Alec Nevala-Lee

Thoughts on art, creativity, and the writing life.

Archive for December 31st, 2014

“You know what it means?”

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"You know what it means?"

Note: This post is the third installment in my author’s commentary for Eternal Empire, covering Chapter 2. You can read the previous installments here.

The other day, I told my wife that raising a child always feels like it’s about to degenerate into total chaos, and that the best thing I can do is keep it from crossing that fine line. A millimeter to this side, and you’re good; a millimeter beyond it, and it all falls apart. She responded by saying that I give myself too little credit—all things considered, we keep things pretty well in hand. But the difference between a moment that resides comfortably in the safe zone and one that is inches short of spiraling out of control isn’t always clear. As a dad, you’re constantly engaging in a series of small tradeoffs, picking your battles and managing the situation to keep it running smoothly, and if you’ve done your job well, nobody will ever notice. The instant it slips over the edge, though, it spills over into the entire grocery store or restaurant. Which is a lot like being a writer. Every good novel, even one of huge technical or emotional ambition, should feel effortless from one sentence to the next. You don’t want to catch the author straining. But if the result works, a story that unfolded in the first draft like magic and one that fought back every step of the way will look more or less the same.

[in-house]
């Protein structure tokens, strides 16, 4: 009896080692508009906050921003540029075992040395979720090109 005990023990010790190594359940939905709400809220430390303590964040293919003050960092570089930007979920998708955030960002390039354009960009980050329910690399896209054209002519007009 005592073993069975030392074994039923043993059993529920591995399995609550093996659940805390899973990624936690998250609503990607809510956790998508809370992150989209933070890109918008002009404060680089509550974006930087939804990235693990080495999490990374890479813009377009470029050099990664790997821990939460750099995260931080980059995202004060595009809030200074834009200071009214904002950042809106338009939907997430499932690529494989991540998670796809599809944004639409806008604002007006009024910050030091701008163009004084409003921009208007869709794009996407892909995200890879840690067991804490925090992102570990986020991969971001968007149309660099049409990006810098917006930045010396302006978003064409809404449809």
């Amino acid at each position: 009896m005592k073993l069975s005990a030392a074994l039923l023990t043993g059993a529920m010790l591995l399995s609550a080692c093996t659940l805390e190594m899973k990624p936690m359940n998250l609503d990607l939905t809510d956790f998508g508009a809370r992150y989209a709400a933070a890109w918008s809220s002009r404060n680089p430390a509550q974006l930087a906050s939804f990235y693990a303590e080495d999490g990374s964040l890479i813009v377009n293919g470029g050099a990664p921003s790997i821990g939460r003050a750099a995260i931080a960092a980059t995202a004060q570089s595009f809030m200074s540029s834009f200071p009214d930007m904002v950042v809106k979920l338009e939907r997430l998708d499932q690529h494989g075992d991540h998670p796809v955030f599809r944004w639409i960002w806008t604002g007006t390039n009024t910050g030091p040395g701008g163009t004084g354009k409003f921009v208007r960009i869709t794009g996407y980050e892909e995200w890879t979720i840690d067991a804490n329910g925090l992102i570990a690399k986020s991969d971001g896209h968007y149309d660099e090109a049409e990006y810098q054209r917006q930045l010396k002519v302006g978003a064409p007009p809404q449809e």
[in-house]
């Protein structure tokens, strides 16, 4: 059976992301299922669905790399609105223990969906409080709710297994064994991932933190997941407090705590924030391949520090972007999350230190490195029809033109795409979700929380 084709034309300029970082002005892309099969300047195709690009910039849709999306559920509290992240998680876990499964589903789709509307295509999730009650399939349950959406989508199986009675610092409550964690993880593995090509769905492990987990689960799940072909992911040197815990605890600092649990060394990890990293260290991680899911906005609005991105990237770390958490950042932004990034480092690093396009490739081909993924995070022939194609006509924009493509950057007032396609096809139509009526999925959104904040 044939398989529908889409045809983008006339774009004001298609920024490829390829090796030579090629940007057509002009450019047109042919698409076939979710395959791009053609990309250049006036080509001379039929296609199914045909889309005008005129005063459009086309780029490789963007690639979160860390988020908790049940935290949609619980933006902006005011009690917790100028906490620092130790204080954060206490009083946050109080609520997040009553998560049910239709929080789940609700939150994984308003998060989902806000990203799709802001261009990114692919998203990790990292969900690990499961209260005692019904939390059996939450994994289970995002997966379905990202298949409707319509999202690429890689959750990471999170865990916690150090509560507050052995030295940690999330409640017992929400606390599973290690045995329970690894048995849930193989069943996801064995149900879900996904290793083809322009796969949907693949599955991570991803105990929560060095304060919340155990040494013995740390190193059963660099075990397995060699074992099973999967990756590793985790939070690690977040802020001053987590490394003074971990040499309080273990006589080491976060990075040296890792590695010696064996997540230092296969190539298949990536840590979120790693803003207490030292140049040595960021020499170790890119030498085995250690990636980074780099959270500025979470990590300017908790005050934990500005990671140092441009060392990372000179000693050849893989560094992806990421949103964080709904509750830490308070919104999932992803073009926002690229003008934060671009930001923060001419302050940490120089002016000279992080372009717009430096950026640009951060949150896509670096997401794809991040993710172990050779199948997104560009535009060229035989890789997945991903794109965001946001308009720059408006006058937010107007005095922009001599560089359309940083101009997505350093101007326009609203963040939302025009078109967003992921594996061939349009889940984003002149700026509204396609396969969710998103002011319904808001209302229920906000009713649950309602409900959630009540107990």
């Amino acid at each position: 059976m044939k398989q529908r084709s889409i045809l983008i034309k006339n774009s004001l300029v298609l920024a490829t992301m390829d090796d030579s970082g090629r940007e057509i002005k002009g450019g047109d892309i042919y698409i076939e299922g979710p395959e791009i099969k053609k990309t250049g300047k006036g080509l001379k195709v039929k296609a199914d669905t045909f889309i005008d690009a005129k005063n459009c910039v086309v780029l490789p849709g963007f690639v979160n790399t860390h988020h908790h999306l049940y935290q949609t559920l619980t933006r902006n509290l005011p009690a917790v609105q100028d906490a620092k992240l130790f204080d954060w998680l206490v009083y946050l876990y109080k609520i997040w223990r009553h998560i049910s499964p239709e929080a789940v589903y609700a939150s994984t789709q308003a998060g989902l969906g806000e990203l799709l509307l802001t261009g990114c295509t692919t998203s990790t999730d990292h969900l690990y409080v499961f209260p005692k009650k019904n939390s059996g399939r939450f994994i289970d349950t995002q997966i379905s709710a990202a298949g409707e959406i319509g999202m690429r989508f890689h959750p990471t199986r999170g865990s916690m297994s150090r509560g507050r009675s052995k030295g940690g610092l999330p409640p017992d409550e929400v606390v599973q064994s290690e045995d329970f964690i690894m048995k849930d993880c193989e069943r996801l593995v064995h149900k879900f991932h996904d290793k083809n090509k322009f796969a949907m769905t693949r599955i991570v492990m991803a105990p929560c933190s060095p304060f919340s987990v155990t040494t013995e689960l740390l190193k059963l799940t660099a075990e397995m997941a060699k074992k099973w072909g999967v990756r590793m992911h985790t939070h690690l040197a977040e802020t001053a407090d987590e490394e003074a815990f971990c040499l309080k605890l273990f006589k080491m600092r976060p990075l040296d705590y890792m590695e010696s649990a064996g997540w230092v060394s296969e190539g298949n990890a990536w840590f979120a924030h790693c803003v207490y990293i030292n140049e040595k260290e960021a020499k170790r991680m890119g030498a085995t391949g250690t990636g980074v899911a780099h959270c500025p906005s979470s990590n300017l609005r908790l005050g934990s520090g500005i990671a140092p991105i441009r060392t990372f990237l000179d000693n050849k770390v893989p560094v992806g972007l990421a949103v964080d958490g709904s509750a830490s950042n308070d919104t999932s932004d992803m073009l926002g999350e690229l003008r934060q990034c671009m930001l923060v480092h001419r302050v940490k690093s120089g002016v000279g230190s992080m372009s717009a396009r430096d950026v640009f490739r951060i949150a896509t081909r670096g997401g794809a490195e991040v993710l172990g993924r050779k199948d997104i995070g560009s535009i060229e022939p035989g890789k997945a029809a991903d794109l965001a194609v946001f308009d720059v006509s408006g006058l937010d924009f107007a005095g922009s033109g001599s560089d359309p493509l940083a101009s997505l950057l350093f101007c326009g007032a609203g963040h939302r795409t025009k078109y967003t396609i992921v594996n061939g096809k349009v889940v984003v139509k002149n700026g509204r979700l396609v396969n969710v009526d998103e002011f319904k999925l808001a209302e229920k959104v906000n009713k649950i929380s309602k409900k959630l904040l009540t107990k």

I got to thinking about this after reading blogger and longtime commenter Darren Goossens’s review of City of Exiles. He liked the book a lot, and his comments are insightful and on point: it’s exactly the kind of review any author would love to get from a reader. But the reservations he expresses are interesting in themselves. He notes, correctly, that the novel “aims at the heart of the genre,” and that many of its structural conventions—the short chapters, the regular spacing of twists or cliffhangers—limit its range to that of a conventional thriller. And he isn’t wrong. As the author, though, I have my own perspective on the book’s form, which felt to me, and still does, like a set of tactics for keeping an already unwieldy story from breaking apart. Both The Icon Thief and City of Exiles are more precarious in conception than they might seem at first glance: they’re complicated books with multiple protagonists and plotlines, some of which only occasionally intersect, and they’re very talky, often on subjects that have only a tangential relation to the story itself. Early on, I realized that in order for these novels to succeed at all, I’d have to subject every other narrative element to a kind of relentless discipline. Whether or not it works for most readers is another question, but I can safely say that to the extent that these novels appear to move by the numbers, it’s only a way of disguising, or enabling, their underlying weirdness.

"Rogozin slipped the medallion back into his pocket..."